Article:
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We’re Flipping Learning in Texas: Tech Trends in Action

What if we could change learning in the classroom to better suit students’ needs and accommodate individual learning styles? That’s exactly what Denton Independent School District in Texas is doing through flipped learning and collaborative video technology.

In his recent blog, Barry Fox describes what the future of education looks like at Denton ISD, and the potential for other school districts throughout the country to adopt a similar model. Through flipped learning, students experience a rich virtual classroom experience, with video-based material made available to students from any location through multiple devices, bringing learning beyond the classroom. This provides the flexibility desired by students, enabling them to easily connect with teachers, re-watch content and learn at their own pace.

Help us share the Denton ISD story of championing student-teacher relationships at next year’s SXSW. Vote for our panel at

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Connecting Every School in America To High – Speed broadband

In every school district in America today, educators are faced with a simple, yet critically important, question.  How do we obtain, implement, and integrate transformative technology into all of our schools and classrooms?

Some districts have embraced technology and put mobile and collaborative devices in the hands of students.   In The Katy School District in Texas, for instance, performance on math tests increased from 70th to 90th percentile following adoption of mobile technologies and devices. Similarly, in the Mooresville Graded School District in North Carolina, the district increased levels of competency in all subject areas from 60 percent to over 85 percent, and graduation rates increased by 22 percent.

But in too many schools and school districts today, the promise of connected classrooms is just that – a promise, and not reality.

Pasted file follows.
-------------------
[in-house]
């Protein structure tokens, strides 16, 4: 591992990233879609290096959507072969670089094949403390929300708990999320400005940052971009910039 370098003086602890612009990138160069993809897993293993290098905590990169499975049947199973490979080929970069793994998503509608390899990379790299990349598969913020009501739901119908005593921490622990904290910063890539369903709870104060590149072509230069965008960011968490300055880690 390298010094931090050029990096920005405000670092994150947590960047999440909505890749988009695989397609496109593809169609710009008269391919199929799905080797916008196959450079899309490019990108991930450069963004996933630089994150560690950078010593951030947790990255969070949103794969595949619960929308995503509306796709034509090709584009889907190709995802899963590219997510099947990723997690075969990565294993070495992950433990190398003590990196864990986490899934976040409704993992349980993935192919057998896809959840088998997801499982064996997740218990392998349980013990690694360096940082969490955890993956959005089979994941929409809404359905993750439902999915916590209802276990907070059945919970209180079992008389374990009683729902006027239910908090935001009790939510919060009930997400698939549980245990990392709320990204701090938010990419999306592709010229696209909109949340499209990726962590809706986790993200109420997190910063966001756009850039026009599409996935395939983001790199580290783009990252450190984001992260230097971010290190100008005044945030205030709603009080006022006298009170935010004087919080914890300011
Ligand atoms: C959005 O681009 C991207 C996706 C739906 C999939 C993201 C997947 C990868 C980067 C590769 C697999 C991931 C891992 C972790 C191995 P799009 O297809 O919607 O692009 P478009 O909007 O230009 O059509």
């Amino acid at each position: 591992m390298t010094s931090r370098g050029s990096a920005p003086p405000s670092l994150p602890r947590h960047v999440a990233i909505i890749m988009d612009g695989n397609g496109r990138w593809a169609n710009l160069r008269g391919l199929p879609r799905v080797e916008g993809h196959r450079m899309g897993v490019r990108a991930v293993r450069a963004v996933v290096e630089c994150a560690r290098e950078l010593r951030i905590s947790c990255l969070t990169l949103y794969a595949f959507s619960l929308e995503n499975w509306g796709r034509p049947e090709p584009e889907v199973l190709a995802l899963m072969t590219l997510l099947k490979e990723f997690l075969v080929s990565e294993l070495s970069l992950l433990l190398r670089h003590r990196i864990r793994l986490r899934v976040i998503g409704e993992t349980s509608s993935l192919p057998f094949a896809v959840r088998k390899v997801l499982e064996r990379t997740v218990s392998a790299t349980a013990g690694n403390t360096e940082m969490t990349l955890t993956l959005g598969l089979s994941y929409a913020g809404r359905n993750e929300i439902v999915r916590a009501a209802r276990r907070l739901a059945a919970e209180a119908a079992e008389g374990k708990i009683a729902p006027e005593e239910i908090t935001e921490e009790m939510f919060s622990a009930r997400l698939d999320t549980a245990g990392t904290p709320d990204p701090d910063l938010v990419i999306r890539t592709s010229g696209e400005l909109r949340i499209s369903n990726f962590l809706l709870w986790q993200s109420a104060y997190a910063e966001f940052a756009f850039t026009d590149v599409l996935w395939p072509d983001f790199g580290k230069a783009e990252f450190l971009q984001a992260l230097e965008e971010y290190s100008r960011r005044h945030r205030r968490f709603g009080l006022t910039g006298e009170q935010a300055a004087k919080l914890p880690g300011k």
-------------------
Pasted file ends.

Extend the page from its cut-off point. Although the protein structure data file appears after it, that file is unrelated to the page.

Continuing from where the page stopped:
That’s why it’s so critical that the Federal Communications Commission (FCC) modernize and streamline the E-Rate program.  E-Rate is the cornerstone of America’s effort to provide digital education to students.  Since the program’s inception 15 years ago, E-Rate has connected more than 100,000 schools and libraries to the internet. It has a proven track record of success.

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New Technology = Less Textbooks

Back to school madness is in full swing in our house. That means early alarms going off, rushing around in the morning and cranky kids. However, there is something new this year at least in our household. There aren’t books all over the dining room table like last year. That’s because our son’s High School is now putting everything on iPads. That’s right all books, all notes and all assignments are all on one device.

Long gone are the days of heavy backpacks or lockers packed full of books. No more highlighters to mark books or making book covers to make sure the books last longer. The school has a one-iPad-per-student model and believes it will expand student access to engaging tools and resources.

Engaging is the word I would like to focus on here. One of my son’s teachers goes as far as posting assignments and directions on her own YouTube channel. What better way to connect with kids than to do it on a medium they love to use. So I watched one of the sessions and it was great. Long, yes, but still good and gave students step-by-step instructions.

Simultaneously as this is happening at home, at work our team has just launched a new monthly magazine. Our topic this month is education. The magazine has tons of content about how technology is changing the way we learn. One of the stories even focuses on the one laptop per child program and our contributing writer talks to Nicholas Negroponte who founded the program.

That said I now know some people don’t agree with the one-iPad-per-student model, but this is a digital world we are living in now. What better way to have our kids adapt than by having them do all of their work on one device and also engage with their instructors online during the process. I have to admit, sometimes it does freak me out that my son barely knows how to write in cursive, but he can probably type faster and find something online way quicker than I can. The best part is I know he is getting a good education and learning about the importance of this increasingly digital world at the same time.